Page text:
JOURNAL ARTICLE
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The association between childbirth, breastfeeding, and uterine fibroids: an observational study.

Scientific Reports 2019 July 13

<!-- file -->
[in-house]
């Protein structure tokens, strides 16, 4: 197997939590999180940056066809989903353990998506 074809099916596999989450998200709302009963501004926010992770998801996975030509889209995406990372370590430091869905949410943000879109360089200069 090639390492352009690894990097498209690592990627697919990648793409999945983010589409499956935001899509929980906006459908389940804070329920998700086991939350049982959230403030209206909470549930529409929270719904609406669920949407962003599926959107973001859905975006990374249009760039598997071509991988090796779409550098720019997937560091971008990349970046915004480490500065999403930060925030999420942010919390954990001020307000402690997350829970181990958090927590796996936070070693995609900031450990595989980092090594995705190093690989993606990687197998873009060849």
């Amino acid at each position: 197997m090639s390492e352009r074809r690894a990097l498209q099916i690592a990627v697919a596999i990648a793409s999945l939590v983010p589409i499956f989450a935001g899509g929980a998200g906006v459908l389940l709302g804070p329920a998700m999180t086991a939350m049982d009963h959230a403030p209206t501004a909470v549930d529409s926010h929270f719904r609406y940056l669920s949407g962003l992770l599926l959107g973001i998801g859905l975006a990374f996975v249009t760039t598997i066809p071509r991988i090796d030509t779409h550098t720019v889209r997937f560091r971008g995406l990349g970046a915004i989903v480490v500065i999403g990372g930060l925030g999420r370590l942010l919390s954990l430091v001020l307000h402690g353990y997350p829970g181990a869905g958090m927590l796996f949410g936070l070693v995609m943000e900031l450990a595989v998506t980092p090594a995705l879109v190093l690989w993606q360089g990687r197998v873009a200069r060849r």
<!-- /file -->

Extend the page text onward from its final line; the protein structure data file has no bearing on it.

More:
The aim of this study was to investigate the effect of childbirth and breastfeeding on uterine fibroids and to identify the factors associated with size variations. This was a monocenter observational study carried on women with a sonographic diagnosis of uterine fibroids from January 2007 to December 2016, with no indication for immediate treatment, and who became pregnant within one year from diagnosis. All patients were re-evaluated six months after delivery. Fibroid diameters were compared between pre-pregnancy period, first, second, third trimester and post-delivery. The rate of "regressed" (growth of diameter <-40%), "unchanged" (growth of diameter between -40% and +40%) or "increased" (growth of diameter >+40%) fibroids at the post-delivery evaluation with respect to the pre-pregnancy state was calculated. One-hundred fifty-seven women were included in the final analysis. At the post-delivery ultrasound, a significant reduction of the fibroid diameter with respect to all previous examinations was observed, and there was no evidence of 67 (37.2%) fibroids. Ongoing breastfeeding was positively associated with an "unchanged" or "regressed" fibroid diameter (adOR 3.23, 95%CI: 1.35-7.70, p < 0.01). Smaller pre-gravidic fibroids were more likely to return to pre-pregnancy dimensions or to regress, with a cut-off of 32 mm for lactating women and of 26 mm for non-lactating women. In conclusion, fibroids seem to return to pre-pregnancy dimensions or to regress in the post-partum period. This process may be sustained by uterine involution and hormonal variations, with an additional role of breastfeeding.

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